Hi. My name's Serge Kozlukov. I'm a mathematician pretending to be a data scientist at the joint Masters program of Skoltech and Higher School of Economics. Graduated in applied mathematics at Voronezh State University, Russia, supervised by Anatoly Baskakov.
So far I lived in a rather linear, normed, and complete world. More often finite-dimensional than not. I had a touch of linear analysis, optimal control, and variational calculus. Now I'm seeking for ways to comprehend at least the containing manifold in its wholeness. I'd also like to transit from our overconstrained universe to that of distributions.
July 2019-present: Research, software engineering, devops at in3D.io
At in3D we're building 3D avatars of humans using simple iPhone X depth camera requiring minimal user interaction: you basically place yourself in front of camera, say "start", turn around, and in couple minutes you get textured 3D mesh with precision allowing taking measurements for personalized cloth manufacturing.
I'm supposedly a researcher, but I'm having different sorts of fun here:
- Actively refactoring
- Collecting data
- Mungling dockers and microservices
- Occasionally getting dirty with backend
- But also reading up on illumination models and inverse graphics
- Taking part in reconstruction pipeline
- Planning to work on texturing more closely
Also, here I met Dmitry Ulyanov, Vadim Lebedev, Nicholai Chinaev, Ilya Krotov, Bulat Yakupov, and Vsevolod Poletaev.
2018-2020: M. Sc. in CS/Data Science, HSE, Skoltech
Passing Statistical Learning Theory network program of Higher School of Economics and Skoltech.
Also having a tremendous amount of innovative leadership and enterpreneurship lectures and games... A tiny bit more than I would prefer to have
(TODO:) Lempitsky's DL. Same team + Kirill Mazur + Maria Taktasheva. Hyperbolic convolutions, hyperbolic batchnorm -- for images.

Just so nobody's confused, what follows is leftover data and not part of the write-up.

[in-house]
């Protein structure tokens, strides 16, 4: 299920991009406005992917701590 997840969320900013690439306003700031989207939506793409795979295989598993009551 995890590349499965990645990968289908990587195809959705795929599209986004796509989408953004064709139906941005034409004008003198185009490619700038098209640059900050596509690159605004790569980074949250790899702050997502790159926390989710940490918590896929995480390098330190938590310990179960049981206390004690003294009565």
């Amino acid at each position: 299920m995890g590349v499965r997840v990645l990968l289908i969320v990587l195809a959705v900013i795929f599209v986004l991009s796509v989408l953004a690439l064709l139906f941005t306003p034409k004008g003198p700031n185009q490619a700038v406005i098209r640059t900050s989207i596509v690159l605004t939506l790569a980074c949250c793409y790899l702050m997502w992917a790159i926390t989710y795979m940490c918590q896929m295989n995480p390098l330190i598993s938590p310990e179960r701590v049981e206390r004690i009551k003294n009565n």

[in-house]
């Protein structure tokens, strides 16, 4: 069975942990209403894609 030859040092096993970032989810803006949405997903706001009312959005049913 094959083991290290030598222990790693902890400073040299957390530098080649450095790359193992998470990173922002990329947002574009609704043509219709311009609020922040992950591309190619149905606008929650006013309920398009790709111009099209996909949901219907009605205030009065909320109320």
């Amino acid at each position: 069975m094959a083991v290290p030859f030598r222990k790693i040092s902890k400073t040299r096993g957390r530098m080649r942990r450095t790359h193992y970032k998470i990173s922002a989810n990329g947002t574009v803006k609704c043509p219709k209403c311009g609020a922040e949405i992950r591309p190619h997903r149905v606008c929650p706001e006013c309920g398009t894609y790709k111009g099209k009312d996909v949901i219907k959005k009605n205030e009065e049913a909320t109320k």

(TODO:) Burnaev's ML. Not my favorite. Same team + Rasul Karimov. Hyperbolic neural networks.
In November 2018 I started working with Thibaut Le Gouic on optimal transportation, curvature in metric spaces, and barycentres. The motivation for me was that it seemed like the proper language to speak probability and statistic and also one that could be connected to physics, which supposedly should be fun. Main reference for what was planned is https://arxiv.org/abs/1806.02740. I'm very thankful to Thibaut Le Gouic and Quentin Paris for their help in this direction, even though my priorities changed soon and we couldn't interact too much. Recalling now, I think it was this short collaboration that resulted in our idea to describe batch normalization on manifolds using barycentres of measures.
In October, I think, we had a Large-Scale Optimization 1-month course by Yury Maximov which apparently included subjects (and homeworks...) for at least three months. All courses at Skoltech include result in a final project, and this one was no exception. This was the time the core of the team for the rest of MSc started forming: Maxim Kochurov came with idea that optimizing arbitrary stuff isn't enough fun, while it'd be awesome to e.g. reproduce results of some paper from last NeurIPS (NIPS back then). Those who felt same way included: Natasha Bobrovskaya, Maria Kolos, Pavel Kaloshin, Marina Pominova, Max Kochurov, me. We picked Accelerating Natural Gradient with Higher-Order Invariance: it seemed fun and math-y. Quite soon we found out that even though I'm supposed to be a mathematician, I never had differential geometry (although I had tried reading Spivak and Li before and knew some basic notions, and tried reading Henri Cartan's differential forms which aren't about manifolds, but are rather relatable and build the framework). I instantly got curious about Amari's work and Information Geometry, and couldn't but get back to Li, which I then spent several months on and still haven't finished.
Spring-Summer 2018: R3DS
(TODO:) just a couple months with really cool guys, C++, Eigen, and B-Splines.
2014-2018: B. sc. in applied math, Voronez SU
One year at mechanics department, then one year at applied mathematics&informatics, finally two years at Nonlinear Dynamics (nowadays dubbed "Optimal control and systems management" or something) under supervision of Anatoly Baskakov.
Studying the method of similar operators
Aside from what I'd call a mere noise, finished two papers (one in Russian) concerning application of method of similar operators to estimation of spectral properties of perturbed matrices of special structure:
- Ones close to the all-unities matrix
- Ones close to Kronecker product of two squared matrices
Presented on some local conferences
I'm not of great opinion about these articles -- neither about their value nor the style -- but it was a start. I'm considering though to try and make some iterative numerical method of it, just don't feel like it could have convergence rates competitive to existing methods. Might try one day.
Topic also can be further developed
- by applying the split theorem to refine the estimates
- by generalizing to Banach spaces https://faculty.skoltech.ru/people/victorlempitsky Both seem trivial and not exactly profitable.